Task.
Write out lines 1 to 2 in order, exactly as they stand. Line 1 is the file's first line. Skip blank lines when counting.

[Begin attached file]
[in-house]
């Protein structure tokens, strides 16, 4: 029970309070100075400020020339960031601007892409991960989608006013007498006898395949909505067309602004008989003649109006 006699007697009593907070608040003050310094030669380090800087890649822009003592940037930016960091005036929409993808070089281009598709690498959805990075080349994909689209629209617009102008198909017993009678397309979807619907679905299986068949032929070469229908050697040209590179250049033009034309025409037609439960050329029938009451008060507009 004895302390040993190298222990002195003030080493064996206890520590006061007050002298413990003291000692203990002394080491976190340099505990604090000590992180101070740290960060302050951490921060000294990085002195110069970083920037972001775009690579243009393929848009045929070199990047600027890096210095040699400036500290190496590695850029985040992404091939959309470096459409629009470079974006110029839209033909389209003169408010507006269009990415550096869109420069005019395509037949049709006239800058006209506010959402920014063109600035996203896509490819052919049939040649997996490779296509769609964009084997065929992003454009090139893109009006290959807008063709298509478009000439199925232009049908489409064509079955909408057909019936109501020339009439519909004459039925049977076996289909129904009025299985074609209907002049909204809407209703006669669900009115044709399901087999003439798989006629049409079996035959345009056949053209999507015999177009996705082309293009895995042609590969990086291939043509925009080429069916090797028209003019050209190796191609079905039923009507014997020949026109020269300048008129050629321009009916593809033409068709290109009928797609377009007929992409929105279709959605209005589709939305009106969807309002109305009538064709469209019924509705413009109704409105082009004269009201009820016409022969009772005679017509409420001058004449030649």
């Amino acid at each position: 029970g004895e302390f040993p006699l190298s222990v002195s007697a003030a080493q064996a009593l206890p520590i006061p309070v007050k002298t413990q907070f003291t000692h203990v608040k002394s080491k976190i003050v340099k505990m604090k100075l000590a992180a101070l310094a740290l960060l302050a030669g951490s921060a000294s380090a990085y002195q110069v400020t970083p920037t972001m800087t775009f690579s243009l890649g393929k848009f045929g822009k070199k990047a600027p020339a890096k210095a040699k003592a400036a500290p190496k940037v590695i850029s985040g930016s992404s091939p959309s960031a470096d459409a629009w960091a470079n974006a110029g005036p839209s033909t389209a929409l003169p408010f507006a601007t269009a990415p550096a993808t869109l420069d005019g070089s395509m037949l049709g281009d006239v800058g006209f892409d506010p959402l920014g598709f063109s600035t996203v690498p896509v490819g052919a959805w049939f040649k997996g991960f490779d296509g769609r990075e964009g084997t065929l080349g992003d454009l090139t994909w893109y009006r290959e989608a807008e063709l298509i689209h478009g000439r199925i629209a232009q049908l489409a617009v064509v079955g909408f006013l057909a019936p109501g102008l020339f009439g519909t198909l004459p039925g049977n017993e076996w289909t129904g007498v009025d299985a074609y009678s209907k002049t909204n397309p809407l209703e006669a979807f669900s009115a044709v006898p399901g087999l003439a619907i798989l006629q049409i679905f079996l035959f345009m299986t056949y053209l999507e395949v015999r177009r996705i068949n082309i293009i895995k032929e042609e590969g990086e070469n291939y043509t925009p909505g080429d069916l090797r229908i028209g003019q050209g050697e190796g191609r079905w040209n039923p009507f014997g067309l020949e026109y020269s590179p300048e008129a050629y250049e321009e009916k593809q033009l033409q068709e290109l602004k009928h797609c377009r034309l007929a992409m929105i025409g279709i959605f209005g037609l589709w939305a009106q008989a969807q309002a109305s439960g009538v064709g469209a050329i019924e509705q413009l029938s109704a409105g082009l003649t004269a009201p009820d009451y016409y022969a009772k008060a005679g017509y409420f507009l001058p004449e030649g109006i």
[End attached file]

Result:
[in-house]
């Protein structure tokens, strides 16, 4: 029970309070100075400020020339960031601007892409991960989608006013007498006898395949909505067309602004008989003649109006 006699007697009593907070608040003050310094030669380090800087890649822009003592940037930016960091005036929409993808070089281009598709690498959805990075080349994909689209629209617009102008198909017993009678397309979807619907679905299986068949032929070469229908050697040209590179250049033009034309025409037609439960050329029938009451008060507009 004895302390040993190298222990002195003030080493064996206890520590006061007050002298413990003291000692203990002394080491976190340099505990604090000590992180101070740290960060302050951490921060000294990085002195110069970083920037972001775009690579243009393929848009045929070199990047600027890096210095040699400036500290190496590695850029985040992404091939959309470096459409629009470079974006110029839209033909389209003169408010507006269009990415550096869109420069005019395509037949049709006239800058006209506010959402920014063109600035996203896509490819052919049939040649997996490779296509769609964009084997065929992003454009090139893109009006290959807008063709298509478009000439199925232009049908489409064509079955909408057909019936109501020339009439519909004459039925049977076996289909129904009025299985074609209907002049909204809407209703006669669900009115044709399901087999003439798989006629049409079996035959345009056949053209999507015999177009996705082309293009895995042609590969990086291939043509925009080429069916090797028209003019050209190796191609079905039923009507014997020949026109020269300048008129050629321009009916593809033409068709290109009928797609377009007929992409929105279709959605209005589709939305009106969807309002109305009538064709469209019924509705413009109704409105082009004269009201009820016409022969009772005679017509409420001058004449030649």